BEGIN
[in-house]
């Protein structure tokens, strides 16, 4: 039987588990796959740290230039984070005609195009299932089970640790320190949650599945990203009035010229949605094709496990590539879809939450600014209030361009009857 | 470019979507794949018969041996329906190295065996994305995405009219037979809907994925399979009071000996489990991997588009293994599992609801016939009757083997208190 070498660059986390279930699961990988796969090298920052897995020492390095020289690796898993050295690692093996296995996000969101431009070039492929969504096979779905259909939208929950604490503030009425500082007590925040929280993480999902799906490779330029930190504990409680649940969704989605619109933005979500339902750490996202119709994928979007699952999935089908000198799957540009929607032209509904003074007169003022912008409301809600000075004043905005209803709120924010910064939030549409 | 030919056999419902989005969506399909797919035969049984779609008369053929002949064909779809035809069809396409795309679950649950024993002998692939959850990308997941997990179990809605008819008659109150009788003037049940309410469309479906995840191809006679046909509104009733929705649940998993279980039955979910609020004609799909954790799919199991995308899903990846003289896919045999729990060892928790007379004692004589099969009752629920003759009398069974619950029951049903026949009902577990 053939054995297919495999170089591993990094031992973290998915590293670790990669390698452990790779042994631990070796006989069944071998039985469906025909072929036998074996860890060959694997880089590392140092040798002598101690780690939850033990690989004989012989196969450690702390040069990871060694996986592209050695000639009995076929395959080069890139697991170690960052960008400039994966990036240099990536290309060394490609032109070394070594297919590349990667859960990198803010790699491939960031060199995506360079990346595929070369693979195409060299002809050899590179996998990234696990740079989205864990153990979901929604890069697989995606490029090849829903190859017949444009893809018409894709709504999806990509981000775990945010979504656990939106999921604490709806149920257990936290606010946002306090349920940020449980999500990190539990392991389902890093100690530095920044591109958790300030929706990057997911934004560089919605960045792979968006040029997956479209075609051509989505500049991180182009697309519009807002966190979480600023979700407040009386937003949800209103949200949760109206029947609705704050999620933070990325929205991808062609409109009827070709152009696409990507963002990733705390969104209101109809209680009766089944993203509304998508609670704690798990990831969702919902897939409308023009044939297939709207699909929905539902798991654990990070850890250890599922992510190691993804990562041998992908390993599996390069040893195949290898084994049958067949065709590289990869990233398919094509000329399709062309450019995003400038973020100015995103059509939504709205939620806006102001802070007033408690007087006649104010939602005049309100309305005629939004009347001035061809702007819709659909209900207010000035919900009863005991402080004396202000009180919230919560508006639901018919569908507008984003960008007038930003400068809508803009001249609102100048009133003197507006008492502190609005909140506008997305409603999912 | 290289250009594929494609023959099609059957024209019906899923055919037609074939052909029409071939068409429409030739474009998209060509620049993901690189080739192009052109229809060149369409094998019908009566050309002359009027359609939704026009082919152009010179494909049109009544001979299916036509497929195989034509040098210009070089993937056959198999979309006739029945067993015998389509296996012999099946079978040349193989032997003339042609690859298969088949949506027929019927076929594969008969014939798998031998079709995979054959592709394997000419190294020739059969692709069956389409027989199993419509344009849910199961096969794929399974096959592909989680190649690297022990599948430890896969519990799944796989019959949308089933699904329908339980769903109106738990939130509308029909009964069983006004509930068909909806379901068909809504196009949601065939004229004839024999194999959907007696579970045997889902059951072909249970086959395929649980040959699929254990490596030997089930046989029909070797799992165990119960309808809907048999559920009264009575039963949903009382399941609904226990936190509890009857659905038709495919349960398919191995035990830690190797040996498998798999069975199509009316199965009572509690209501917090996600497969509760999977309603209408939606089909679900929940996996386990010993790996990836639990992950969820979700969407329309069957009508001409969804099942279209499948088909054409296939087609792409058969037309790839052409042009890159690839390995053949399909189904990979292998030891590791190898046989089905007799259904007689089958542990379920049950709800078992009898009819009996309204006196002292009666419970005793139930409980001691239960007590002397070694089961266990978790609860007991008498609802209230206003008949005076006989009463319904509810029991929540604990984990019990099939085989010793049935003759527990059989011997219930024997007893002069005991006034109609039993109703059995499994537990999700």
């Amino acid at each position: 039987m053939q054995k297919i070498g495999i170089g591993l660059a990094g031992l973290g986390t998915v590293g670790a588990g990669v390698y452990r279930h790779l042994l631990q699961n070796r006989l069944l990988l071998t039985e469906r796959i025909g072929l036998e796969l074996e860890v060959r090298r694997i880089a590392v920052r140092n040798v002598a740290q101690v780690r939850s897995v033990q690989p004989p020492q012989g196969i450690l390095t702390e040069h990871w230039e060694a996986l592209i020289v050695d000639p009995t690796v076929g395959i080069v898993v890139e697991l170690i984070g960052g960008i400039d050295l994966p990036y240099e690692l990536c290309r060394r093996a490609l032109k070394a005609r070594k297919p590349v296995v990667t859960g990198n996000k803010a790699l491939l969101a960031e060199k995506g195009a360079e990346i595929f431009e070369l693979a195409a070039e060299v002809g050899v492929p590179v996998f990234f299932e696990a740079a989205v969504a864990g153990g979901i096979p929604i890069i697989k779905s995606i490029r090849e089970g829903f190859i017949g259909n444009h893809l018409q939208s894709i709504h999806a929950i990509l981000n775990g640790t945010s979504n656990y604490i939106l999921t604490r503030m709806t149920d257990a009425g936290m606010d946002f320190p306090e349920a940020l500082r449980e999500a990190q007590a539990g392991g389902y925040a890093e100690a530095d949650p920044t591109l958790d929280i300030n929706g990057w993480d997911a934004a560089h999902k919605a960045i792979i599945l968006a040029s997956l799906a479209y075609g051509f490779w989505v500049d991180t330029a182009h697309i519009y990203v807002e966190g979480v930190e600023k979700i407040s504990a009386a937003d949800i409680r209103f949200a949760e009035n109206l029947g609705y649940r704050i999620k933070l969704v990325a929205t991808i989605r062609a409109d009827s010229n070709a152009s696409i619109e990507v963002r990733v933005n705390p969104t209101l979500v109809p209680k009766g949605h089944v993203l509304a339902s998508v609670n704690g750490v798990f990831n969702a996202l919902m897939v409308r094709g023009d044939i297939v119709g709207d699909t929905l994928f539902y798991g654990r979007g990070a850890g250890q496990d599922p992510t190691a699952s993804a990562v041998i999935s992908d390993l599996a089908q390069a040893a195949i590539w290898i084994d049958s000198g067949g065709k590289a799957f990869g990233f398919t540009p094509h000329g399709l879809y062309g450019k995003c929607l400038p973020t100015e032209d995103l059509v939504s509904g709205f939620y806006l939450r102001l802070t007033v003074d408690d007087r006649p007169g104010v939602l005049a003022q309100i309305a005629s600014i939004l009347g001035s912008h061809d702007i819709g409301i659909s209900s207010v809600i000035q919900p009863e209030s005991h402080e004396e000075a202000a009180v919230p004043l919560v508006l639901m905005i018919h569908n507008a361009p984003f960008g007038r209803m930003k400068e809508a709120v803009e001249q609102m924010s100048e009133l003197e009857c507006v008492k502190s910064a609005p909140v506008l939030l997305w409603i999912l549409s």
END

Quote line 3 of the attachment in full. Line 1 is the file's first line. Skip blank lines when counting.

């Amino acid at each position: 039987m053939q054995k297919i070498g495999i170089g591993l660059a990094g031992l973290g986390t998915v590293g670790a588990g990669v390698y452990r279930h790779l042994l631990q699961n070796r006989l069944l990988l071998t039985e469906r796959i025909g072929l036998e796969l074996e860890v060959r090298r694997i880089a590392v920052r140092n040798v002598a740290q101690v780690r939850s897995v033990q690989p004989p020492q012989g196969i450690l390095t702390e040069h990871w230039e060694a996986l592209i020289v050695d000639p009995t690796v076929g395959i080069v898993v890139e697991l170690i984070g960052g960008i400039d050295l994966p990036y240099e690692l990536c290309r060394r093996a490609l032109k070394a005609r070594k297919p590349v296995v990667t859960g990198n996000k803010a790699l491939l969101a960031e060199k995506g195009a360079e990346i595929f431009e070369l693979a195409a070039e060299v002809g050899v492929p590179v996998f990234f299932e696990a740079a989205v969504a864990g153990g979901i096979p929604i890069i697989k779905s995606i490029r090849e089970g829903f190859i017949g259909n444009h893809l018409q939208s894709i709504h999806a929950i990509l981000n775990g640790t945010s979504n656990y604490i939106l999921t604490r503030m709806t149920d257990a009425g936290m606010d946002f320190p306090e349920a940020l500082r449980e999500a990190q007590a539990g392991g389902y925040a890093e100690a530095d949650p920044t591109l958790d929280i300030n929706g990057w993480d997911a934004a560089h999902k919605a960045i792979i599945l968006a040029s997956l799906a479209y075609g051509f490779w989505v500049d991180t330029a182009h697309i519009y990203v807002e966190g979480v930190e600023k979700i407040s504990a009386a937003d949800i409680r209103f949200a949760e009035n109206l029947g609705y649940r704050i999620k933070l969704v990325a929205t991808i989605r062609a409109d009827s010229n070709a152009s696409i619109e990507v963002r990733v933005n705390p969104t209101l979500v109809p209680k009766g949605h089944v993203l509304a339902s998508v609670n704690g750490v798990f990831n969702a996202l919902m897939v409308r094709g023009d044939i297939v119709g709207d699909t929905l994928f539902y798991g654990r979007g990070a850890g250890q496990d599922p992510t190691a699952s993804a990562v041998i999935s992908d390993l599996a089908q390069a040893a195949i590539w290898i084994d049958s000198g067949g065709k590289a799957f990869g990233f398919t540009p094509h000329g399709l879809y062309g450019k995003c929607l400038p973020t100015e032209d995103l059509v939504s509904g709205f939620y806006l939450r102001l802070t007033v003074d408690d007087r006649p007169g104010v939602l005049a003022q309100i309305a005629s600014i939004l009347g001035s912008h061809d702007i819709g409301i659909s209900s207010v809600i000035q919900p009863e209030s005991h402080e004396e000075a202000a009180v919230p004043l919560v508006l639901m905005i018919h569908n507008a361009p984003f960008g007038r209803m930003k400068e809508a709120v803009e001249q609102m924010s100048e009133l003197e009857c507006v008492k502190s910064a609005p909140v506008l939030l997305w409603i999912l549409s």